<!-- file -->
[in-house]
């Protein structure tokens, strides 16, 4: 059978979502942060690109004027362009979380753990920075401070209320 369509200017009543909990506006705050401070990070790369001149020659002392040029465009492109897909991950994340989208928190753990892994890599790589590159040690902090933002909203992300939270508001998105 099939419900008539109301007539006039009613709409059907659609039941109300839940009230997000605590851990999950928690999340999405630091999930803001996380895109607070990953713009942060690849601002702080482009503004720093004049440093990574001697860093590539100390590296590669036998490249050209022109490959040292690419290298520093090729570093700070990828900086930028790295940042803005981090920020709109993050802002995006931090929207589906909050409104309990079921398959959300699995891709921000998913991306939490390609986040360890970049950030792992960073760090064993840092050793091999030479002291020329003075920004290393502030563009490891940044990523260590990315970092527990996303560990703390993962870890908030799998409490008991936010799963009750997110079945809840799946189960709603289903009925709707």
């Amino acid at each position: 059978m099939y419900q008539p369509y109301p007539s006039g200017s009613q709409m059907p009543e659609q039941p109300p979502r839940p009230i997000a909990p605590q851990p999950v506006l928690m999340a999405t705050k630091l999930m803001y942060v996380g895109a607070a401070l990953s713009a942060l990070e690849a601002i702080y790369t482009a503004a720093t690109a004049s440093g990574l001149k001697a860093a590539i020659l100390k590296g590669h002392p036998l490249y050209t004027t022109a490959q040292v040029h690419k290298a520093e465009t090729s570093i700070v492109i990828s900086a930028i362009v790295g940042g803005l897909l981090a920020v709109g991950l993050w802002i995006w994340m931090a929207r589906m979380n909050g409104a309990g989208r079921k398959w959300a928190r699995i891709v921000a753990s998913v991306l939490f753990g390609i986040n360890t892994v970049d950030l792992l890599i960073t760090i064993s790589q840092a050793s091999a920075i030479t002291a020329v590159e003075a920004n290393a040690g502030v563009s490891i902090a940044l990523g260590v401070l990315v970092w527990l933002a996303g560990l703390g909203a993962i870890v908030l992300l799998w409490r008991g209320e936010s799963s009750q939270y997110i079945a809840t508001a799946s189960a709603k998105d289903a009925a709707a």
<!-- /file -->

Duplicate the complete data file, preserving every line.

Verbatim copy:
[in-house]
């Protein structure tokens, strides 16, 4: 059978979502942060690109004027362009979380753990920075401070209320 369509200017009543909990506006705050401070990070790369001149020659002392040029465009492109897909991950994340989208928190753990892994890599790589590159040690902090933002909203992300939270508001998105 099939419900008539109301007539006039009613709409059907659609039941109300839940009230997000605590851990999950928690999340999405630091999930803001996380895109607070990953713009942060690849601002702080482009503004720093004049440093990574001697860093590539100390590296590669036998490249050209022109490959040292690419290298520093090729570093700070990828900086930028790295940042803005981090920020709109993050802002995006931090929207589906909050409104309990079921398959959300699995891709921000998913991306939490390609986040360890970049950030792992960073760090064993840092050793091999030479002291020329003075920004290393502030563009490891940044990523260590990315970092527990996303560990703390993962870890908030799998409490008991936010799963009750997110079945809840799946189960709603289903009925709707």
């Amino acid at each position: 059978m099939y419900q008539p369509y109301p007539s006039g200017s009613q709409m059907p009543e659609q039941p109300p979502r839940p009230i997000a909990p605590q851990p999950v506006l928690m999340a999405t705050k630091l999930m803001y942060v996380g895109a607070a401070l990953s713009a942060l990070e690849a601002i702080y790369t482009a503004a720093t690109a004049s440093g990574l001149k001697a860093a590539i020659l100390k590296g590669h002392p036998l490249y050209t004027t022109a490959q040292v040029h690419k290298a520093e465009t090729s570093i700070v492109i990828s900086a930028i362009v790295g940042g803005l897909l981090a920020v709109g991950l993050w802002i995006w994340m931090a929207r589906m979380n909050g409104a309990g989208r079921k398959w959300a928190r699995i891709v921000a753990s998913v991306l939490f753990g390609i986040n360890t892994v970049d950030l792992l890599i960073t760090i064993s790589q840092a050793s091999a920075i030479t002291a020329v590159e003075a920004n290393a040690g502030v563009s490891i902090a940044l990523g260590v401070l990315v970092w527990l933002a996303g560990l703390g909203a993962i870890v908030l992300l799998w409490r008991g209320e936010s799963s009750q939270y997110i079945a809840t508001a799946s189960a709603k998105d289903a009925a709707a």